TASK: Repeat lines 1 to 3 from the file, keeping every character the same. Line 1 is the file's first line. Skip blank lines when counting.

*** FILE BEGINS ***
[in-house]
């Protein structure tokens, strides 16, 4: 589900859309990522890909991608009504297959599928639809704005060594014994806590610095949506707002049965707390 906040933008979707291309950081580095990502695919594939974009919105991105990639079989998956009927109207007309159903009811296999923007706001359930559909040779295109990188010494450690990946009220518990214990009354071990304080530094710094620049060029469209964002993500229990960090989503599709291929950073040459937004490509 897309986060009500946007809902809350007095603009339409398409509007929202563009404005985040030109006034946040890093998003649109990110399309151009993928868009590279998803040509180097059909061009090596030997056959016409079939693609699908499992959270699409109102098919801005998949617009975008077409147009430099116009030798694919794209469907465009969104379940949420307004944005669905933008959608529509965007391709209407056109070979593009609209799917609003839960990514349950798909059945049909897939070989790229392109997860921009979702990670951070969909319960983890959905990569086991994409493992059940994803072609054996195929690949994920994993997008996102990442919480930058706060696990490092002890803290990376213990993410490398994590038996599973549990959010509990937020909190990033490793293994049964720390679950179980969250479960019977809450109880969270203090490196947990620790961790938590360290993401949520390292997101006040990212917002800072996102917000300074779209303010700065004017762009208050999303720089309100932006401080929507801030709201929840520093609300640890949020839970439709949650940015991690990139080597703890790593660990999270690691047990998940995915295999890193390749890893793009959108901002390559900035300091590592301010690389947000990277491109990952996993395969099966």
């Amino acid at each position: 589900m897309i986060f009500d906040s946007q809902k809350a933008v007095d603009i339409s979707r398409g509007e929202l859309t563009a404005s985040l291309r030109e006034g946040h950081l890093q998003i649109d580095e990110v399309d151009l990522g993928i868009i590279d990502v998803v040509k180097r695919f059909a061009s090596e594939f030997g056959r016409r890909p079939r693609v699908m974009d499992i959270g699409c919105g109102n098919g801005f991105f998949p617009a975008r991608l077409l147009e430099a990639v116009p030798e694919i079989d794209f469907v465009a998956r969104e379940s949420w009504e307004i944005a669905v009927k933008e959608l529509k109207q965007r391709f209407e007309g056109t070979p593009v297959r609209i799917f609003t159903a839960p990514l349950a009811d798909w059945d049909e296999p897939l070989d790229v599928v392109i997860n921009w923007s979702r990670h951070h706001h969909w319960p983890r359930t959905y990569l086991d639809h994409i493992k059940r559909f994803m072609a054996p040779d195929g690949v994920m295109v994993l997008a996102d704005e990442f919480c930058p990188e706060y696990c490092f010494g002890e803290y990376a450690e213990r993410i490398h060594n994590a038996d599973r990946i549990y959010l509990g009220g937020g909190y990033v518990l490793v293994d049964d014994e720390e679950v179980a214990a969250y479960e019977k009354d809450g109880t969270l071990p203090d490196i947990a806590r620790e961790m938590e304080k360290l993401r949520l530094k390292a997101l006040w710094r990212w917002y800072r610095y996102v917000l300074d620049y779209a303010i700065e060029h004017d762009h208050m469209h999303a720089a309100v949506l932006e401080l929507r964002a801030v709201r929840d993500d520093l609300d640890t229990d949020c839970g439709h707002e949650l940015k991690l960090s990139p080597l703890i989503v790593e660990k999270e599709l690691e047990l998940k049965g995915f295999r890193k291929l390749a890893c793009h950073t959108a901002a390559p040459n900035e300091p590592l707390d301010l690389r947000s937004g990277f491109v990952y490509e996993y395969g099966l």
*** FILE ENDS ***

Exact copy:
[in-house]
């Protein structure tokens, strides 16, 4: 589900859309990522890909991608009504297959599928639809704005060594014994806590610095949506707002049965707390 906040933008979707291309950081580095990502695919594939974009919105991105990639079989998956009927109207007309159903009811296999923007706001359930559909040779295109990188010494450690990946009220518990214990009354071990304080530094710094620049060029469209964002993500229990960090989503599709291929950073040459937004490509 897309986060009500946007809902809350007095603009339409398409509007929202563009404005985040030109006034946040890093998003649109990110399309151009993928868009590279998803040509180097059909061009090596030997056959016409079939693609699908499992959270699409109102098919801005998949617009975008077409147009430099116009030798694919794209469907465009969104379940949420307004944005669905933008959608529509965007391709209407056109070979593009609209799917609003839960990514349950798909059945049909897939070989790229392109997860921009979702990670951070969909319960983890959905990569086991994409493992059940994803072609054996195929690949994920994993997008996102990442919480930058706060696990490092002890803290990376213990993410490398994590038996599973549990959010509990937020909190990033490793293994049964720390679950179980969250479960019977809450109880969270203090490196947990620790961790938590360290993401949520390292997101006040990212917002800072996102917000300074779209303010700065004017762009208050999303720089309100932006401080929507801030709201929840520093609300640890949020839970439709949650940015991690990139080597703890790593660990999270690691047990998940995915295999890193390749890893793009959108901002390559900035300091590592301010690389947000990277491109990952996993395969099966």
């Amino acid at each position: 589900m897309i986060f009500d906040s946007q809902k809350a933008v007095d603009i339409s979707r398409g509007e929202l859309t563009a404005s985040l291309r030109e006034g946040h950081l890093q998003i649109d580095e990110v399309d151009l990522g993928i868009i590279d990502v998803v040509k180097r695919f059909a061009s090596e594939f030997g056959r016409r890909p079939r693609v699908m974009d499992i959270g699409c919105g109102n098919g801005f991105f998949p617009a975008r991608l077409l147009e430099a990639v116009p030798e694919i079989d794209f469907v465009a998956r969104e379940s949420w009504e307004i944005a669905v009927k933008e959608l529509k109207q965007r391709f209407e007309g056109t070979p593009v297959r609209i799917f609003t159903a839960p990514l349950a009811d798909w059945d049909e296999p897939l070989d790229v599928v392109i997860n921009w923007s979702r990670h951070h706001h969909w319960p983890r359930t959905y990569l086991d639809h994409i493992k059940r559909f994803m072609a054996p040779d195929g690949v994920m295109v994993l997008a996102d704005e990442f919480c930058p990188e706060y696990c490092f010494g002890e803290y990376a450690e213990r993410i490398h060594n994590a038996d599973r990946i549990y959010l509990g009220g937020g909190y990033v518990l490793v293994d049964d014994e720390e679950v179980a214990a969250y479960e019977k009354d809450g109880t969270l071990p203090d490196i947990a806590r620790e961790m938590e304080k360290l993401r949520l530094k390292a997101l006040w710094r990212w917002y800072r610095y996102v917000l300074d620049y779209a303010i700065e060029h004017d762009h208050m469209h999303a720089a309100v949506l932006e401080l929507r964002a801030v709201r929840d993500d520093l609300d640890t229990d949020c839970g439709h707002e949650l940015k991690l960090s990139p080597l703890i989503v790593e660990k999270e599709l690691e047990l998940k049965g995915f295999r890193k291929l390749a890893c793009h950073t959108a901002a390559p040459n900035e300091p590592l707390d301010l690389r947000s937004g990277f491109v990952y490509e996993y395969g099966l």